Another 214 words (15 lines of text) are included under the topic Early Ryce Notables in all our PDF Extended History products and printed products wherever possible.
Migration of the Ryce family to Ireland
Some of the Ryce family moved to Ireland, but this topic is not covered in this excerpt.
Another 110 words (8 lines of text) about their life in Ireland is included in all our PDF Extended History products and printed products wherever possible.
Ryce migration to the United States +
In the late 19th and early 20th centuries, many people from Wales joined the general migration to North America in search of land, work, and freedom. These immigrants greatly contributed to the rapid development of the new nations of Canada and the United States. They also added a rich and lasting cultural heritage to their newly adopted societies. Investigation of immigration and passenger lists has revealed a number of people bearing the name Ryce:
Ryce Settlers in United States in the 17th Century
- John Ryce, who arrived in Maryland in 1657 
Ryce Settlers in United States in the 19th Century
- Lucius C. Ryce, aged 30, who landed in America, in 1895
Ryce Settlers in United States in the 20th Century
- Pickering P. Ryce, aged 51, who landed in America from Northampton, in 1906
- Mary Low Ryce, who immigrated to the United States, in 1907
- Helen Th. Ryce, who immigrated to the United States, in 1907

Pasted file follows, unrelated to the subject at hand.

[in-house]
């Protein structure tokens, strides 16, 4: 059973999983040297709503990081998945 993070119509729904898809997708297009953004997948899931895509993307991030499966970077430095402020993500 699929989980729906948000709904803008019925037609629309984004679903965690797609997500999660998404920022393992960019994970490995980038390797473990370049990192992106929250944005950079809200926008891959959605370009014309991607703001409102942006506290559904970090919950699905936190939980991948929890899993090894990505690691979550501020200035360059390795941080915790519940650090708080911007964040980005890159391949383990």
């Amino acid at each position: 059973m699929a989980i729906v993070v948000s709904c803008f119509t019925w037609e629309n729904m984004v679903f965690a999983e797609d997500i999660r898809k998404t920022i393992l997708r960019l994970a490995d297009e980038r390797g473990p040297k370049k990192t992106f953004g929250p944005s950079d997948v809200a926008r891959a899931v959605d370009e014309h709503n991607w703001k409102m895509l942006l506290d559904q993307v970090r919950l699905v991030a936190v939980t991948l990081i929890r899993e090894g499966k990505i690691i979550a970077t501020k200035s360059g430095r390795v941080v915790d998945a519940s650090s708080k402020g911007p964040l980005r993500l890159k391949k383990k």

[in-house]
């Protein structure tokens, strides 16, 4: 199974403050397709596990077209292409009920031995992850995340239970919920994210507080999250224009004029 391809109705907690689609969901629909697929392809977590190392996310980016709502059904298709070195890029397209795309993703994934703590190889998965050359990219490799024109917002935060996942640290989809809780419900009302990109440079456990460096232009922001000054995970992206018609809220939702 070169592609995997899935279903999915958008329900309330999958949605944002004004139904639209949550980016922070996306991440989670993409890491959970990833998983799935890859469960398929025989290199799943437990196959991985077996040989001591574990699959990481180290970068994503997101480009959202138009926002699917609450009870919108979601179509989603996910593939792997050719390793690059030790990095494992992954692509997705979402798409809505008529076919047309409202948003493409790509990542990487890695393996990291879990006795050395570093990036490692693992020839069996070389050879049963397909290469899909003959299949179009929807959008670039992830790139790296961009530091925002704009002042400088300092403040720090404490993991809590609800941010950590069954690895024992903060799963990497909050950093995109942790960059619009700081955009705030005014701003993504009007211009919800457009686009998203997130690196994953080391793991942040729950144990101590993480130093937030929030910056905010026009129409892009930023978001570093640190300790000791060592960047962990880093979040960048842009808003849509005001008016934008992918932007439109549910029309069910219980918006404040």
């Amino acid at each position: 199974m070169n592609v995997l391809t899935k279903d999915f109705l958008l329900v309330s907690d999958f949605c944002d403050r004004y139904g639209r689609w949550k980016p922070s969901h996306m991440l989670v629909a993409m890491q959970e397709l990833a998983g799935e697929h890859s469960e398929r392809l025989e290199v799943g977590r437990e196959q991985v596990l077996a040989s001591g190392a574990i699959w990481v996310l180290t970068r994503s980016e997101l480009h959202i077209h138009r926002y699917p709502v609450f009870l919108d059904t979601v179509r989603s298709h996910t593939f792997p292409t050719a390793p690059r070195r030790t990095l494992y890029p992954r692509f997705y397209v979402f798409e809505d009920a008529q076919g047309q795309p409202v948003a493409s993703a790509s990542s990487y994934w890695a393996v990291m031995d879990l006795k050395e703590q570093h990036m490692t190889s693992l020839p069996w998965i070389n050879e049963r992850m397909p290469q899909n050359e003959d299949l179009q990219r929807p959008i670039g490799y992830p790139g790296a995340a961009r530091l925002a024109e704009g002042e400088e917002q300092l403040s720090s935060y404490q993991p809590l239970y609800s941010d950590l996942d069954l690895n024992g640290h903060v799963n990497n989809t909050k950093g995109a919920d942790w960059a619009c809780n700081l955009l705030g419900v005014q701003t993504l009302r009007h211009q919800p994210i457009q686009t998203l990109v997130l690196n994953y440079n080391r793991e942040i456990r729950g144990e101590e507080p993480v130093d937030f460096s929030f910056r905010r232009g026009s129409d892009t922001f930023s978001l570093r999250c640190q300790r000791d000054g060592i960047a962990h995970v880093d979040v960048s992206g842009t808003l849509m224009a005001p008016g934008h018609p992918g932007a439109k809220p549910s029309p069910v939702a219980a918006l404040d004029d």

- Mary J Ryce, aged 42, who landed in America, in 1911
- Lucius Chester Ryce, aged 48, who immigrated to America, in 1913
- ... (More are available in all our PDF Extended History products and printed products wherever possible.)
Contemporary Notables of the name Ryce (post 1700) +
- Joel Ryce Menuhin (1933-1998), born as Joel Taylor Rice, an American pianist, who later became a Jungian psychologist in private practice
- Claudine Dianne Ryce (1943-2009), American advocate for missing children from Miami, Florida; her son, Jimmy Ryce, was kidnapped, raped and murdered in 1995
- Lucius C. Ryce, American Republican politician, Member of Connecticut State House of Representatives from West Hartford; Elected 1912 
- Santiago Ryce Samaniego (b. 1974), nicknamed "El Herrero," Panamanian super welterweight professional boxer, NABO Welterweight Champion (1996-1997), WBA Fedelatin Light Middleweight Champion (2001-2002), WBA Light Middleweight Interim Champion in 2002, WBA Light Middleweight Champion (2002-2003)
Related Stories +
The Ryce Motto +
The motto was originally a war cry or slogan. Mottoes first began to be shown with arms in the 14th and 15th centuries, but were not in general use until the 17th century. Thus the oldest coats of arms generally do not include a motto. Mottoes seldom form part of the grant of arms: Under most heraldic authorities, a motto is an optional component of the coat of arms, and can be added to or changed at will; many families have chosen not to display a motto.
Motto: Secret et hardi
Motto Translation: Secret and bold.
- ^ Reaney, P.H and R.M. Wilson, A Dictionary of English Surnames. London: Routledge, 1991. Print. (ISBN 0-415-05737-X)
- ^ Dixon, Bernard Homer, Surnames. London: John Wilson and son, 1857. Print
- ^ Williams, Dr Ann. And G.H. Martin, Eds., Domesday Book A Complete Translation. London: Penguin, 1992. Print. (ISBN 0-141-00523-8)
- ^ Filby, P. William, Meyer, Mary K., Passenger and immigration lists index : a guide to published arrival records of about 500,000 passengers who came to the United States and Canada in the seventeenth, eighteenth, and nineteenth centuries. 1982-1985 Cumulated Supplements in Four Volumes Detroit, Mich. : Gale Research Co., 1985, Print (ISBN 0-8103-1795-8)
- ^ The Political Graveyard: Alphabetical Name Index. (Retrieved 2015, November 19) . Retrieved from http://politicalgraveyard.com/alpha/index.html